Walmart Case study – How to find monetization opportunities using data instead of hunches?
When you are managing a portfolio of 100 patents or less, you probably are aware of all the gem patents. You may be selecting the gems based on vapours reasons like –
- they protect your products
- they overlap on competitors products
- they are part of the future product plan
- they can generate licensing revenue in future
- they can potentially become part of the industry standard
- if you have other reasons we would love to hear them out.
When it is right time and you wish to generate licensing income from your IP, you know that it is not going to take long. All because of these gems you have harvested over years.
However, what if you are managing a portfolio of 500+ patents? How do you manage the portfolio? How do you find the gem patents?
As the portfolio grows, a lot of other urgent things take priority and important things (like tracking gems) take a back seat. When we are such a situation, and there is a pressure of generating an income from IP assets, the process of figuring out gem patents, the potential licensee and the worth of these gem assets is a hefty, costly, and time-consuming process.
When you are catering to a large portfolio which is a mixture of essential to business patents (can be licensed) and the non-essential patents (can be sold), you need an easy way to filter out gem patents and potential business opportunities. Imagine having all the gem patents, overlapping products, respective potential buyers/licensees, and market size always available with you at all time.
Now imagine having all this data at the click of a button!
We developed a system internally to automate this process and make it easier for you to manage and monetize your patents.
This developed system can give you answers to questions like:
- Which patents have the most monetization potential?
- Which companies are potential clients corresponding to each asset?
- Which of your patents are blocking your competitor’s applications?
- If you have US patents, which of your patents pose 102 rejections for your competitor’s applications?
- Which competitors could not overcome rejections?
And more. In fact, to better illustrate it, let’s pick the example of Walmart and dissect its portfolio to identify Walmart’s best patents, competitors, and their patent filing strategy.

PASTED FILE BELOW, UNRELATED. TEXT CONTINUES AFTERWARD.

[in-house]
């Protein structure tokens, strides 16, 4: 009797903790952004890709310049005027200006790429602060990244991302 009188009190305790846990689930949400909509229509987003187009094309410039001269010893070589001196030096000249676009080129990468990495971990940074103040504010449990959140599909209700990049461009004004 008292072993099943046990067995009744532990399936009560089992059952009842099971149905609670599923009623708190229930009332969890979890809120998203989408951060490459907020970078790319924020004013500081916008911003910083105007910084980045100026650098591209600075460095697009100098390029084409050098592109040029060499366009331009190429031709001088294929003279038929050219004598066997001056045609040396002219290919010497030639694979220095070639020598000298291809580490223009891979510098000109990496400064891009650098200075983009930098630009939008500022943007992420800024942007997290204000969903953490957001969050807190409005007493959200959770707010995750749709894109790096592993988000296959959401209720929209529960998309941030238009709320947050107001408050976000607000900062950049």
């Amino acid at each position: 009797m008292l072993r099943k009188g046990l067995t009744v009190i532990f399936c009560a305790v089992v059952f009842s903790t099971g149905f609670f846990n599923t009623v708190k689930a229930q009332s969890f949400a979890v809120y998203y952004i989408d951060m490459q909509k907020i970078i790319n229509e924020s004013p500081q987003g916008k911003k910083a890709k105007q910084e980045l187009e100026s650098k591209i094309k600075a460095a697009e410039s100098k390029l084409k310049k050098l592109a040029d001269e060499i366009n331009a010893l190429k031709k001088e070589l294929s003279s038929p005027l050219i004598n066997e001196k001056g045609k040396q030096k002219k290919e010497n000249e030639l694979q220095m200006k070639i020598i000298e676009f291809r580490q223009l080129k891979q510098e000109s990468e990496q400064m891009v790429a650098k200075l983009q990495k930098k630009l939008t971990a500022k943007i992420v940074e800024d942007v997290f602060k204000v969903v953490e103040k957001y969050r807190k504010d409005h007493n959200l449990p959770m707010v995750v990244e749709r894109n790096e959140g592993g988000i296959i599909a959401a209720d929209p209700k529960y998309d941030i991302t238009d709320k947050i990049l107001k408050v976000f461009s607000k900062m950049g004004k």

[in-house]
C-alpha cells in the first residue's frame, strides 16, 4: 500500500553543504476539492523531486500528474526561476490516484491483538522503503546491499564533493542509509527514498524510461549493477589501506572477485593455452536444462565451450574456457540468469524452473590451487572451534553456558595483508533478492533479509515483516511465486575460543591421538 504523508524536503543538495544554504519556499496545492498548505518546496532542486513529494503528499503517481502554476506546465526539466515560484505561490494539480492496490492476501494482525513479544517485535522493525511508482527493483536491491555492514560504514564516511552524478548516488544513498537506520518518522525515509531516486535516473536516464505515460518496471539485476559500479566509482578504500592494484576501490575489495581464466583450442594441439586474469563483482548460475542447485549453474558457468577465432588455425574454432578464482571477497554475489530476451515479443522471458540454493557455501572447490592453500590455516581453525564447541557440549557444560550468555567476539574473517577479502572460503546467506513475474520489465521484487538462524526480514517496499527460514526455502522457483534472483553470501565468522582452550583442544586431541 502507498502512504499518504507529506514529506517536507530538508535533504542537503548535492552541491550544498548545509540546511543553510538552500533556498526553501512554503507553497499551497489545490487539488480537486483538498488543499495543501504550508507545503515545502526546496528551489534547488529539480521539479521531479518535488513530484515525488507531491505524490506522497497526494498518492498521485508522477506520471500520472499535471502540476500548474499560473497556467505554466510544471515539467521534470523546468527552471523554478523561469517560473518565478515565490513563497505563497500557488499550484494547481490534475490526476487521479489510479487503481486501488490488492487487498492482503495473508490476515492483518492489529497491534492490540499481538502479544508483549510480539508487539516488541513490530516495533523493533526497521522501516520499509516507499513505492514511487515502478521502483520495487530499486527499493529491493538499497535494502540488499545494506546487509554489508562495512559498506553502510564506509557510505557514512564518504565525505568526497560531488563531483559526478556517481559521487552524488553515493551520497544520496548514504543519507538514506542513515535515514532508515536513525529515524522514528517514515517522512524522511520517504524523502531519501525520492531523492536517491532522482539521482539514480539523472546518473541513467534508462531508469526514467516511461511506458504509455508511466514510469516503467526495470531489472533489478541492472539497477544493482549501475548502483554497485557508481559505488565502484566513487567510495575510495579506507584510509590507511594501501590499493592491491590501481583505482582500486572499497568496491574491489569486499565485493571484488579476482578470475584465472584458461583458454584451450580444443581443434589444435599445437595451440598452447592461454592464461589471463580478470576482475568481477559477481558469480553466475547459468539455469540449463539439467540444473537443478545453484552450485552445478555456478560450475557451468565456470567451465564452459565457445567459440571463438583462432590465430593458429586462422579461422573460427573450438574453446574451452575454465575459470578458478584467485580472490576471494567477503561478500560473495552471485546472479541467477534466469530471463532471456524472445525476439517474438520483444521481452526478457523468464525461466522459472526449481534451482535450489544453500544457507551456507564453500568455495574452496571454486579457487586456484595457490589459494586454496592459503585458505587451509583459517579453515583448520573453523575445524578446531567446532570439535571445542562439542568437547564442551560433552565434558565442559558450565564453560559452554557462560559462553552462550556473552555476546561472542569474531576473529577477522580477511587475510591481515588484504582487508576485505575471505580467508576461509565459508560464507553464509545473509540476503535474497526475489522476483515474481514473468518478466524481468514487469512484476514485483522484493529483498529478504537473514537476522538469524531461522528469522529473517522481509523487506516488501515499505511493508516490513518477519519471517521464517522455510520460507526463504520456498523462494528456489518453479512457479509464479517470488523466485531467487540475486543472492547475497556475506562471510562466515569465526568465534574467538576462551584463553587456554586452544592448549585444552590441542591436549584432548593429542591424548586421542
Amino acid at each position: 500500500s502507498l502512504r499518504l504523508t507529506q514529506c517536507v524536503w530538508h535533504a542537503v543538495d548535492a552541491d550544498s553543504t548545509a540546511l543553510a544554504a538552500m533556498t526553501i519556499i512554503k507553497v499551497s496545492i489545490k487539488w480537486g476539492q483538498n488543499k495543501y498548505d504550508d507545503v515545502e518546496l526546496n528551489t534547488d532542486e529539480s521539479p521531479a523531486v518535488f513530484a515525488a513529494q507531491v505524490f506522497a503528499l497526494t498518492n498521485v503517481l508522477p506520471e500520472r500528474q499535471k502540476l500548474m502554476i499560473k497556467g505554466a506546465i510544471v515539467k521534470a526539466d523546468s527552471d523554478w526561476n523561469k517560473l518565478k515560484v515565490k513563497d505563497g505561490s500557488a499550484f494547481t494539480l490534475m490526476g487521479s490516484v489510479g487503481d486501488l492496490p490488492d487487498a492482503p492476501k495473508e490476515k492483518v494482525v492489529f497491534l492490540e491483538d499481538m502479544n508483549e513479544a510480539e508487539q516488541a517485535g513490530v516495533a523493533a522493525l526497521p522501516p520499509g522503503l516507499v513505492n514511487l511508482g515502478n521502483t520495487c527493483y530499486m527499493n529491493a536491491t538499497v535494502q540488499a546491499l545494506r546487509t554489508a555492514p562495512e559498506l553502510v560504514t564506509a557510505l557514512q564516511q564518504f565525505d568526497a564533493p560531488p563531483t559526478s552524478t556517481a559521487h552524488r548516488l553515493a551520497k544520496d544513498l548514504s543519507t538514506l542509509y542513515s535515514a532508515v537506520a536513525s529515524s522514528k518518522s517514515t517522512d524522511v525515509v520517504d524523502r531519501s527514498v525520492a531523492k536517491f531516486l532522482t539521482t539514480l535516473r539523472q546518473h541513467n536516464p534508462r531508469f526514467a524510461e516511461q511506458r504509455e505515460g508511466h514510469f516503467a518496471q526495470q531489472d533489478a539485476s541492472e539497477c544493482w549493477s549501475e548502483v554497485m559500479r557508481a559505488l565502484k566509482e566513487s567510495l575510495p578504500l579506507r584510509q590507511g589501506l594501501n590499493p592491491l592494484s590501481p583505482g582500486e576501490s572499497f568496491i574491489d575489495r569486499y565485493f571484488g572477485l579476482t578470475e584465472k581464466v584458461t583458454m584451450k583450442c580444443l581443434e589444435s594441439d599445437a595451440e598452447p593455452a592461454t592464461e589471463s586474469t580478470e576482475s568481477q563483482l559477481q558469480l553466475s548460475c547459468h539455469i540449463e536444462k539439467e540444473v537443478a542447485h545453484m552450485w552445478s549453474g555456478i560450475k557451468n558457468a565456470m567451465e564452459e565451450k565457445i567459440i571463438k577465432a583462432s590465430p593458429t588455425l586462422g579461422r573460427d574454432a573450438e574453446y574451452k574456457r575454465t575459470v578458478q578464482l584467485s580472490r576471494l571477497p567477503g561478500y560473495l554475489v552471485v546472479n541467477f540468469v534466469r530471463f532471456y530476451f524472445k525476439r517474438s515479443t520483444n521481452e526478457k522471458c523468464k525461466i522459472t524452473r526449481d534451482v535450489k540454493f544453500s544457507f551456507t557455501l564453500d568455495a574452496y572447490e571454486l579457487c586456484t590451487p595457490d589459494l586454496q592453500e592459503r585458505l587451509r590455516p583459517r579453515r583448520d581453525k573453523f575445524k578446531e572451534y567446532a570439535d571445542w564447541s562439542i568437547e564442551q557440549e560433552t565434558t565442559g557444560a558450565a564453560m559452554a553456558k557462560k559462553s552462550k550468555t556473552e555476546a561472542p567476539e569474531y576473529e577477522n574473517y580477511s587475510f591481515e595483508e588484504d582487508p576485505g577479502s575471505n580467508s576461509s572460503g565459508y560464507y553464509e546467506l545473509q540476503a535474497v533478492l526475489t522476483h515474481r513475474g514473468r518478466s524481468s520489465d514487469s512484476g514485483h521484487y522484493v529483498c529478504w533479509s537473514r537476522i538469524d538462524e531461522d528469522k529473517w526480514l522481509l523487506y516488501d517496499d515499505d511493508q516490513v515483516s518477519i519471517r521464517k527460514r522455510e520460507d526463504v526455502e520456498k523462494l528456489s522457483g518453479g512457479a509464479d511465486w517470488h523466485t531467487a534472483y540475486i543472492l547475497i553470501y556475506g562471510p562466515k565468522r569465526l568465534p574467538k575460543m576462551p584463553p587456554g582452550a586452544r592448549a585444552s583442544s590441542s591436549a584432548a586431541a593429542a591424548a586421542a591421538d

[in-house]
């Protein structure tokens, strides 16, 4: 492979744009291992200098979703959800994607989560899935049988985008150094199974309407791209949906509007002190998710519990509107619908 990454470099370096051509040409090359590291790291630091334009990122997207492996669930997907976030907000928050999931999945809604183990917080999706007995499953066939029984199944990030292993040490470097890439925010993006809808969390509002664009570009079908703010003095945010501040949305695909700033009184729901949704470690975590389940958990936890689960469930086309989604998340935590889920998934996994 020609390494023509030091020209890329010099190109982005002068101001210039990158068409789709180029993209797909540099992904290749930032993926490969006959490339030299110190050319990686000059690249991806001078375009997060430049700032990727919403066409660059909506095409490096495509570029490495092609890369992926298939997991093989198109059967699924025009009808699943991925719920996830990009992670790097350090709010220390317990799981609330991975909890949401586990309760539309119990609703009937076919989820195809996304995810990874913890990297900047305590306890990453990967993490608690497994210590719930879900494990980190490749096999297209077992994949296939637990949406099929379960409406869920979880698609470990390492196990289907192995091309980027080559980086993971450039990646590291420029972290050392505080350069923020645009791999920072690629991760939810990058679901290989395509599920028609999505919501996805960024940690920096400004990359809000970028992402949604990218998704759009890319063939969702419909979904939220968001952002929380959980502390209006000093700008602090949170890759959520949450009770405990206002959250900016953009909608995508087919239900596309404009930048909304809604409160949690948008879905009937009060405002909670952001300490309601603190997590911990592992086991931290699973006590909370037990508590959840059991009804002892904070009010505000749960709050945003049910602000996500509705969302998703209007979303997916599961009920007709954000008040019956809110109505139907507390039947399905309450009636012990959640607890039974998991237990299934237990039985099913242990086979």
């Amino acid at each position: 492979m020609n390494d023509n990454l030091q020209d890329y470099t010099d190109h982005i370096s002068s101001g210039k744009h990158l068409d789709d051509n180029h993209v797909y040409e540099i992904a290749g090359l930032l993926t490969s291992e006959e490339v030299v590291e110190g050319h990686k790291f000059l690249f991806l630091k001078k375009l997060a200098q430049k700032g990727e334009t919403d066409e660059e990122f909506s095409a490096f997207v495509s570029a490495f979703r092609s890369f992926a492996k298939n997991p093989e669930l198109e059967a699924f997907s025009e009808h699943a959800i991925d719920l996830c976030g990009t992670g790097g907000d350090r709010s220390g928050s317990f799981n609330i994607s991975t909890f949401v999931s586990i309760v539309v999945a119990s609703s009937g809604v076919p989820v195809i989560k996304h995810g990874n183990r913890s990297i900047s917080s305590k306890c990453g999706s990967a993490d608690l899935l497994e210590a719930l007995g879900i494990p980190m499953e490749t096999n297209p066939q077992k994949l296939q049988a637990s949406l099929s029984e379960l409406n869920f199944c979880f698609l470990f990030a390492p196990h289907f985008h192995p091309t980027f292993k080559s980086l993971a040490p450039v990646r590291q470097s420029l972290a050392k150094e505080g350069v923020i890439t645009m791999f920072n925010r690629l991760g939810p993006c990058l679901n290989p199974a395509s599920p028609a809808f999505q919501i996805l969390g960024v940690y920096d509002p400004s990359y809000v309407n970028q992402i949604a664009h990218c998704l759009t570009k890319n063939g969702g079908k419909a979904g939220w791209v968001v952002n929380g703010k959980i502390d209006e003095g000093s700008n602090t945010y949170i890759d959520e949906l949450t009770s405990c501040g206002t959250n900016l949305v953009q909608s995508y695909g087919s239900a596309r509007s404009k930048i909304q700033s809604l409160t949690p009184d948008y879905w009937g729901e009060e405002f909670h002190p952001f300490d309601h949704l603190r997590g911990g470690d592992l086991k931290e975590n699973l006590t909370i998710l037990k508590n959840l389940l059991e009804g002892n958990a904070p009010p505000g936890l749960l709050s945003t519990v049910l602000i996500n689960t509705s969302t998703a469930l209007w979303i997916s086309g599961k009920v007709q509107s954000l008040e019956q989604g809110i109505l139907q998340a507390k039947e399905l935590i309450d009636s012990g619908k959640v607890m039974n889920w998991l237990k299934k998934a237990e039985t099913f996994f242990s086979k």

Dissecting Walmart’s Patent Portfolio for Insights into its patent strategy
Walmart started building its patent portfolio aggressively after 2014 and emerged as one of the strongest players in the market with its innovation-centric approach.
Given their portfolio’s rapid growth, we figured it would form a good example to see what gems are hidden in their patent chest.
I’m going to next take you through Walmart’s best patents, competitors, and patent filing strategy. Before we part ways, I’ll let you on the path to help identify such insights about your own portfolio. Let’s get started.
Which patents have the most monetization potential?
Evaluating a patent’s value has a lot to do with the end objective. Some factors would weigh more when you want to launch a product compared to when it’s non-core to your business and you’d want to monetize or license it in some way, perhaps without aggressively suing.
For example, say you have a patent on ‘sensors for a house security system’. Let’s say you have discontinued this product for some reason or that this particular patent does not directly contribute to your business anymore. If you want to monetize it without being involved in litigation, the obvious step is to sell/license it.
We developed a system to automate this process and make it easy to figure out which of the patents are creating trouble for other application holders (by blocking their applications). Having this information about your patents can then help you in deciding whether to sell/license them.
You select the technology area and the chart like below would show (some) applications from the Walmart’s portfolio which are blocking its competitor’s patents. A darker color indicates more number of applications being blocked.